As the nation notes 20 years since the terrorist attacks of Sept. 11, 2001, The Meridian Star asked people around town to reflect on that day. What follows are their responses.
‘I knew exactly where those terrorists had been’
Jeanette Atterberry was a sergeant detective with the Boston Police Department on Sept. 11, 2001. She now resides in Meridian, but vividly recalls when the first plane hit the World Trade Center.
“I was heading to the station for my shift when I saw the first impact; I quickly grabbed my portable TV and my batteries. I arrived and got the TV going, just in time for us all to see the second plane hit,” she says.
Atterberry’s department quickly switched to emergency mode in preparation for what might happen next.
She recalled flying out of the very same terminal, #26, at Logan International Airport, where one of the flights originated.
“I knew exactly where those terrorists had been. I had just flown out to California not long before that,” she said.
‘That day is forever seared in my memory’
Corbin Kill, a funeral director at Robert Barham Family Funeral Home in Meridian, was a seventh grader living near Memphis, Tennessee when he heard the news.
“I had walked to the bus stop and was waiting there when one of the other students came and told us "a little plane just hit one of the Twin Towers in New York,” he said. “By the time I arrived at school, it was clear from the tears on the faces of the teachers that it was more than just a "little plane."
Kill said the rest of the day was a whirlwind as the principal came across the intercom with an announcement about what had happened and a recommendation that the teachers not turn on the televisions in their classrooms.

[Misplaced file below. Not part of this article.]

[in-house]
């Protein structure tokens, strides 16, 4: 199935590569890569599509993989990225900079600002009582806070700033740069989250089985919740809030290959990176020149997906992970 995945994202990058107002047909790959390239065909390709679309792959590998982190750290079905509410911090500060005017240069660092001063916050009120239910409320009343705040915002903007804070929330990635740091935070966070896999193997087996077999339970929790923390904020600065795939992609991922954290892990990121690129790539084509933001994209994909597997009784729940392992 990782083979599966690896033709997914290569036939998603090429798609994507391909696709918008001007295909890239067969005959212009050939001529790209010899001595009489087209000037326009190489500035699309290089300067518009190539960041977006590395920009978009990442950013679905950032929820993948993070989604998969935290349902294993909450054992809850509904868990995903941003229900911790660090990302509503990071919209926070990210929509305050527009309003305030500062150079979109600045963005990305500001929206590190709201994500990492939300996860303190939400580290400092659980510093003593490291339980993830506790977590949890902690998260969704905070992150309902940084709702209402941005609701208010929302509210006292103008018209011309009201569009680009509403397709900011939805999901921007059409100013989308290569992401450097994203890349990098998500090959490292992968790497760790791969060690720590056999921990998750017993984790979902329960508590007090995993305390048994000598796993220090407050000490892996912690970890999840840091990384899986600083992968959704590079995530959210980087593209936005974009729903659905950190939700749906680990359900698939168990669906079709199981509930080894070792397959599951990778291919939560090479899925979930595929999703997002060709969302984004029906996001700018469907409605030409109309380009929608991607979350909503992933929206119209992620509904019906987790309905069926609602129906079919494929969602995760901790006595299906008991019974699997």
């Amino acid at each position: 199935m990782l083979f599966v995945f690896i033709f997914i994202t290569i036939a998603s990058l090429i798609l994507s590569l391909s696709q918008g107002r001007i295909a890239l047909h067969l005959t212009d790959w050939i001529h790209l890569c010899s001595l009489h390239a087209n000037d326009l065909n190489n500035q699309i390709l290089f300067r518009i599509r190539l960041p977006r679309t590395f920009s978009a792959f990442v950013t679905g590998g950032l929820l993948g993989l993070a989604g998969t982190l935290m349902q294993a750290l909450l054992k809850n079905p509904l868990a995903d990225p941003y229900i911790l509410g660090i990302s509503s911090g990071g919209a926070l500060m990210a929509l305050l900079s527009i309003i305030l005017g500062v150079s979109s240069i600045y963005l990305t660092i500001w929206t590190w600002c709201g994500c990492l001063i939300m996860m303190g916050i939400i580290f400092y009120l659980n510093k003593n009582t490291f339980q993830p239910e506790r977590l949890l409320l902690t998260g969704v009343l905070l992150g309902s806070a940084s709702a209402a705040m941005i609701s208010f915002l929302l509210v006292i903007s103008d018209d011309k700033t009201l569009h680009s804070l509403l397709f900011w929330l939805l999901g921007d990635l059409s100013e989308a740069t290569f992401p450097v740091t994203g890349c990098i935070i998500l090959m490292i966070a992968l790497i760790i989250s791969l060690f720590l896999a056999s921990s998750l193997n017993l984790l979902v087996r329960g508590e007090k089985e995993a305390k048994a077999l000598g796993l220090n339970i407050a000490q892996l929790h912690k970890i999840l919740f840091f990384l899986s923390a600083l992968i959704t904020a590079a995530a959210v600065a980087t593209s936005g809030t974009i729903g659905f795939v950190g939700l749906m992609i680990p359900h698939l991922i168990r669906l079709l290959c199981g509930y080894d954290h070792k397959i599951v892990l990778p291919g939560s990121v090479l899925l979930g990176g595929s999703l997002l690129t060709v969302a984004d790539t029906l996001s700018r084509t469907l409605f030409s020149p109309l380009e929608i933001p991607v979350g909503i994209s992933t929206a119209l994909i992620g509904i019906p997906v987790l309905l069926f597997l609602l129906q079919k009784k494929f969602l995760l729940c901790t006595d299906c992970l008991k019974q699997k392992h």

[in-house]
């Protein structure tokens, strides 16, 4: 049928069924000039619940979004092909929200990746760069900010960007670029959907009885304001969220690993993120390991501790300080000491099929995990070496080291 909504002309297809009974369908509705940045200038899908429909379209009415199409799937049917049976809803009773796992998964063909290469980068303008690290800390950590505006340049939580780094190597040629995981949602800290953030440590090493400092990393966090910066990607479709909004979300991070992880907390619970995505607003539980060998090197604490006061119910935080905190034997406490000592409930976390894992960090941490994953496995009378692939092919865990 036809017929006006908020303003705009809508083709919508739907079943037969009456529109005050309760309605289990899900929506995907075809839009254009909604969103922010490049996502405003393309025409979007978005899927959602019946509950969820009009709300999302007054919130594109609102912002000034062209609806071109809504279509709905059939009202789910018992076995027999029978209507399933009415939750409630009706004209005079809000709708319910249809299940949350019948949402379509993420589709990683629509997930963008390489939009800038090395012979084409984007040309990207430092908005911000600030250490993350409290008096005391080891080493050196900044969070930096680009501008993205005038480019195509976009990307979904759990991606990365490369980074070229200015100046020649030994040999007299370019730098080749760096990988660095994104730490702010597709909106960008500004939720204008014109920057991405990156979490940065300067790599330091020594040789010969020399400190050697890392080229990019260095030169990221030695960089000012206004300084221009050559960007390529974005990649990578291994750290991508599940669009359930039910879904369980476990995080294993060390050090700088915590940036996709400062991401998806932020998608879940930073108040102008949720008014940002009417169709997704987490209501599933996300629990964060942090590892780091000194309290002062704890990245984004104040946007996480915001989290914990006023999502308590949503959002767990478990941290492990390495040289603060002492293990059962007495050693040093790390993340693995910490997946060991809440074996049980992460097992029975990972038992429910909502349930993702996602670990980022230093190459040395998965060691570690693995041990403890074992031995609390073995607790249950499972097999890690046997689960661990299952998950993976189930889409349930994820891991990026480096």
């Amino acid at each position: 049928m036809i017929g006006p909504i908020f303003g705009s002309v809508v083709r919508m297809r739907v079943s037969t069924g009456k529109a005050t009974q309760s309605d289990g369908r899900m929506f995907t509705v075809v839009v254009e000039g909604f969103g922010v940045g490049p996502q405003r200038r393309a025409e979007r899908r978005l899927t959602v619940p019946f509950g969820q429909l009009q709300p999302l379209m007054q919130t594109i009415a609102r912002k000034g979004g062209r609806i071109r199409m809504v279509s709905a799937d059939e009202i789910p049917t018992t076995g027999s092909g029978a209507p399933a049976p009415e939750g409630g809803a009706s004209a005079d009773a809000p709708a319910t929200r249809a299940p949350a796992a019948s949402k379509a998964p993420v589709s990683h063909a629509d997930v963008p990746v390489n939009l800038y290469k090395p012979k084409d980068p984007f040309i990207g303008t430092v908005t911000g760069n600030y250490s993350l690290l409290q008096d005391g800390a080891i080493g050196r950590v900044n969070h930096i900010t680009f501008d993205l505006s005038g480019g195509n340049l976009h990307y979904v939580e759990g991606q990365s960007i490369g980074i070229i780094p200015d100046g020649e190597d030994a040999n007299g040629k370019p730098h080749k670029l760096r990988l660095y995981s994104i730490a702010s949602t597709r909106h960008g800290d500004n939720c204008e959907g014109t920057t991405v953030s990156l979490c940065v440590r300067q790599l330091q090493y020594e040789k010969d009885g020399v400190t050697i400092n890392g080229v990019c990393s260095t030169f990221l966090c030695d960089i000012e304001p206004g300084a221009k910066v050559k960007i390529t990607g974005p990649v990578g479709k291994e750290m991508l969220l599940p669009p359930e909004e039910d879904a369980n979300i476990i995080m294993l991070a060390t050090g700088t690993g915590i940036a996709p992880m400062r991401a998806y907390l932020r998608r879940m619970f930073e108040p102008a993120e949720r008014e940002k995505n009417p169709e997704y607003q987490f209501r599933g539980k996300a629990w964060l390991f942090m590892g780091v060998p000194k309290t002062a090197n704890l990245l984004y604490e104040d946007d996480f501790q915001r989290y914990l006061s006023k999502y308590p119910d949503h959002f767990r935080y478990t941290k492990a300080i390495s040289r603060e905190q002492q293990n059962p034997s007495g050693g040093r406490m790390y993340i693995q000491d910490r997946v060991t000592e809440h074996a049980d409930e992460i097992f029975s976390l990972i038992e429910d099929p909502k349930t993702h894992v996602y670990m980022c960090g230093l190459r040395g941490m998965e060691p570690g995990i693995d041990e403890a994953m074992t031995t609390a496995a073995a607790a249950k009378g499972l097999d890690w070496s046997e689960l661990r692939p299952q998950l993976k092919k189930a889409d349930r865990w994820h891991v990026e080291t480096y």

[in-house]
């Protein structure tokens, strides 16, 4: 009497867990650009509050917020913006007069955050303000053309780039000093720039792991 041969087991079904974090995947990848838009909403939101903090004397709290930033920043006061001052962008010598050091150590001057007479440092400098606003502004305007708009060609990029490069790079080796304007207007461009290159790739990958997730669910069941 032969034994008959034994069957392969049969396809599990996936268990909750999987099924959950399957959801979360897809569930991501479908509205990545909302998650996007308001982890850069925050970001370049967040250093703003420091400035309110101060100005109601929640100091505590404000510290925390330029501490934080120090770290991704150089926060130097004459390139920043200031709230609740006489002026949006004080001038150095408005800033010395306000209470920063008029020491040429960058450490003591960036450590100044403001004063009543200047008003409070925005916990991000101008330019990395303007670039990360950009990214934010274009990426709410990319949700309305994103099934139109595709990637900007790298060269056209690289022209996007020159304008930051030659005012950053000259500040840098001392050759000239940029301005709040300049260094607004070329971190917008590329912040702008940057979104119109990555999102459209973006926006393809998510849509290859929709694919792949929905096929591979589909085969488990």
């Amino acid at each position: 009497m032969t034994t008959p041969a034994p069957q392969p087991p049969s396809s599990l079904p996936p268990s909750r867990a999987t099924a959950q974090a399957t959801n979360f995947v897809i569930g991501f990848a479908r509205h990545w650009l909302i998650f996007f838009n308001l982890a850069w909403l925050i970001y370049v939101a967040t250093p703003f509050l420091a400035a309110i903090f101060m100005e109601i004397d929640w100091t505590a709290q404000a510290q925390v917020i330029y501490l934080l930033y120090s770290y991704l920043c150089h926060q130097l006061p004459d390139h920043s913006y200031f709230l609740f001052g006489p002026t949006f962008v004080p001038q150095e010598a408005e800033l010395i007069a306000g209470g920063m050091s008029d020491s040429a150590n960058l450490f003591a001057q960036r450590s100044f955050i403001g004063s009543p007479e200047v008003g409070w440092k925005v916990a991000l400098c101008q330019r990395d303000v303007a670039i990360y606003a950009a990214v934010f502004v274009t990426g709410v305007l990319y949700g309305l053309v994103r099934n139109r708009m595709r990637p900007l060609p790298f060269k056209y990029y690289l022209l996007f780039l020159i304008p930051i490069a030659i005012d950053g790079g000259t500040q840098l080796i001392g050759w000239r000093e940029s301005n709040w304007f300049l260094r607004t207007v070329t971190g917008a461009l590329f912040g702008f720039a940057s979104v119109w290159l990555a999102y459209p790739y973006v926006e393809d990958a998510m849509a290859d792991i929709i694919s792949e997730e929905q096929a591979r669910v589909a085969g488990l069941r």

“Several of them didn't heed the admonition, and so we watched with terror-filled eyes as the news replayed on an endless loop each of the plane crashes and filled the airwaves with unrelenting speculation and conjecture,” Kill recalled. “The schools dismissed early and I was shocked to find my father already home waiting on me.”
Kill said at that time, his dad travelled each week to Huntsville and Birmingham, and so seeing him home on a Tuesday added to the surreal events of the day.
“My mother was the station manager at United Airlines in Memphis that day; it was four or five days before she was able to leave the airport and come home because of the amount of meetings and intelligence briefings they were receiving as airport staff,” he said. “That day is forever seared in my memory. I pray, 20 years later, that we never forget.”
‘The world is upside down’
Doug McLain of Philadelphia had been in Denver for a week, working on a remedial mechanical project for Saks Fifth Avenue, and was supposed to leave on Sept. 10, 2001.
But the job ran longer than expected, so he changed his ticket for an early morning flight on Sept. 11.
As McLain pulled into short-term parking, it was obvious that something was wrong – people were rushing from the terminal.
“I told the guard who stopped me inside the Denver airport terminal how urgent it was that I leave, as I had work scheduled for the next day and a worried family back home,” he recalled. “He told me no planes would be flying for days and that they were getting ready to lock the doors.”
“As I left the building amid the throng, I saw a young man, sitting on his suitcase, crying. I stopped to see what I could do.”
“The world is upside down,” McLain recalled the man saying. “So many dead. It’s the end of the world. I just want to get home.”
“No, son,” McLain replied. “It’s not as bad as all that. Sure, things look bad, but they’re not hopeless. This is a horrible thing done by some evil people, but as bad as it is, this will pass. You’ll see.”
McLain said he spent a few more minutes with the man, trying to comfort him.
“My words sounded uncertain and hollow,” McLain recalled. “For I truly felt that America would never be whole again.”
“As I drove away, I saw the distraught kid sitting there still, head in hands, and to this day I am haunted by his image,” he said.
‘So then it became personal’
Meridian City Councilman George Thomas was attending a meeting at Mississippi State University - Meridian when he was told a plane had flown into the World Trade Center.
“Our assumption was it was pilot error or something like that,” said Thomas, a professor of education at the time. “That they had accidentally hit the tower.”
Then the second plane hit, followed by a third striking the pentagon and another crashing into a field in Pennsylvania Thomas said he wondered what systems had malfunctioned to allow four planes to crash.